KRASNAYA POLYANA, Russia (AP) - Sage Kotsenburg loves snowboarding for all its unexpected surprises.
Winning the first Olympic gold medal in slopestyle, for one.
And winning it with one trick he’d never tried before and another that included a self-invented grab of the board he named the “Holy Crail.”
The 20-year-old American jetted off the first big jump of the slopestyle course Saturday and whirled around for 3 1/2 rotations while flipping twice. All the while, he was grabbing the front of his board with one hand and the nose of the board with the other.
At the bottom, he helicoptered through 4 1/2 rotations, while grabbing his board and flexing it behind his back.
“Never even tried it before,” Kotsenburg said. “Never, ever tried it in my life.”
Kotsenburg landed both jumps cleanly. The fans in the mostly full stands, knowing they had seen something completely different in a completely new Olympic sport, let out a huge gasp after the second one.
On the strength of those tricks - the Cab Double Cork 1260 with a Holy Crail grab and a Back 1620 Japan Air - the kid from Park City, Utah, known as “Second Run Sage,” posted a winning score of 93.5 on his first run.
Nobody in the 12-man field of finalists could top him. Kotsenburg put the first gold medal of the Sochi Games into the “USA” column. Soon after, he and the other medalists, Staale Sandbech of Norway and Mark McMorris of Canada, were hugging, body-slamming and turning their sport’s “Kiss and Cry” zone into a mosh pit.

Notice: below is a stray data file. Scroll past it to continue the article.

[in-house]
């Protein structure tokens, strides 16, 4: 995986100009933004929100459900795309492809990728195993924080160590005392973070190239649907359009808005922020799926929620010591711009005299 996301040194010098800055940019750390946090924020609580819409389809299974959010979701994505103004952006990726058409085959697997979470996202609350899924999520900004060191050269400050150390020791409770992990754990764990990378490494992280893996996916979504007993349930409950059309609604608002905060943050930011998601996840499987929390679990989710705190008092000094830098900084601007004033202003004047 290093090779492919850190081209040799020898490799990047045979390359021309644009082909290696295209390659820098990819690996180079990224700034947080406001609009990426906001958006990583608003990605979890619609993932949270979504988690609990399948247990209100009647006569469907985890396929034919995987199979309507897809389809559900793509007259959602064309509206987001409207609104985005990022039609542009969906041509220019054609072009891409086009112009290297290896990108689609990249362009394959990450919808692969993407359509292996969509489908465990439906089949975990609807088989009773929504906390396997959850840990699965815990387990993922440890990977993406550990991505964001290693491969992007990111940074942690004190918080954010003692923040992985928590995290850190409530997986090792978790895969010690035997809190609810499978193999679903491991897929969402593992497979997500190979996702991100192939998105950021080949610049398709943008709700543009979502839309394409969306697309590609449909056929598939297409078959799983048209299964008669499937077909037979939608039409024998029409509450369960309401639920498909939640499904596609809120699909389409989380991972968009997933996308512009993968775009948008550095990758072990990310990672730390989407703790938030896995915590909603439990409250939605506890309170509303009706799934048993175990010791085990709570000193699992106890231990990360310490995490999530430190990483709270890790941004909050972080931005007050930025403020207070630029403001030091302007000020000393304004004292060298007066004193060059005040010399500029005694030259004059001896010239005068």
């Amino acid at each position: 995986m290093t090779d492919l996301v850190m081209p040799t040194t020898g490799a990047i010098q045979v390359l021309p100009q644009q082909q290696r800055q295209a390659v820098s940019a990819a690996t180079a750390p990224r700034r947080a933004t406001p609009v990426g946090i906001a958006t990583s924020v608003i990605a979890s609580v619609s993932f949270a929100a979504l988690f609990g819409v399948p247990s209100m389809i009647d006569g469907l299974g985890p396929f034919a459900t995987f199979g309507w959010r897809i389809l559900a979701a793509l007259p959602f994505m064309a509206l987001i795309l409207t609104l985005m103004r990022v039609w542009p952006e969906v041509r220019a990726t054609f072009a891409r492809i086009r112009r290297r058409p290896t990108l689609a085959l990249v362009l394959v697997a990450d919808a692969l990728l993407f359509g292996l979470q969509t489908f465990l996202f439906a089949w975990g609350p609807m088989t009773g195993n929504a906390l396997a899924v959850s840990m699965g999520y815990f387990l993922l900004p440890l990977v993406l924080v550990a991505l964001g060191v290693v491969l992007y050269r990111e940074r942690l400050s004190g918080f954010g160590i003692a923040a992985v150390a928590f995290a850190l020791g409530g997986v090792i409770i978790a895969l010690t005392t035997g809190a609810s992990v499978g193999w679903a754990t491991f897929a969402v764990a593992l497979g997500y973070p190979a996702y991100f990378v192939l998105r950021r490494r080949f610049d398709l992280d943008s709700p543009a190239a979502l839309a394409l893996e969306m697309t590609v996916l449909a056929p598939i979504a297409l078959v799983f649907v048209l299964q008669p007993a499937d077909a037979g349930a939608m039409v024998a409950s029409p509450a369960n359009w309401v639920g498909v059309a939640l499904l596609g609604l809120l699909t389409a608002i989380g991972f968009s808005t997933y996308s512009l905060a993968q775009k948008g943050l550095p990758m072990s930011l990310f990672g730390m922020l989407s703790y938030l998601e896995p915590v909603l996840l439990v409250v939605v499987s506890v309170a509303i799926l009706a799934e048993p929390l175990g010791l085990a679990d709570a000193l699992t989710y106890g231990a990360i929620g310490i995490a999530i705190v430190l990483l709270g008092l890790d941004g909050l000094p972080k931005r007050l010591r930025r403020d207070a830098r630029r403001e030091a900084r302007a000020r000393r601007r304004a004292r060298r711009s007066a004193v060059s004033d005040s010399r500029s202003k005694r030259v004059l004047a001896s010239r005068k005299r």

“I kind of do random stuff all the time, never make a plan up,” Kotsenburg said. “I had no idea I was even going to do a 1620 in my run until three minutes before I dropped. It’s kind of what I’m all about.”
Kotsenburg’s jumps were the high point of yet another sunny, windless day at the Rosa Khutor Extreme Park. Combining all that, along with a bit of half-expected, half-legitimate griping about the judging, made it easy to forget that Shaun White had pulled out of this event before qualifying, complaining about the toughness of the course.
White, one of the most cutting-edge innovators in the game, was practicing on the halfpipe below when Kotsenburg landed the 1620 Japan Air.
Despite the excitement of that trick, there was some head-scratching going on elsewhere.
Sandbech, McMorris and Winter X Games champion Max Parrot were among those who threw the much-ballyhooed triple cork, which is three head-over-heels flips - considered way more dangerous and athletic and presumed to be the must-have trick to win the first Olympic gold in this sport’s history.
Kotsenburg never tried one.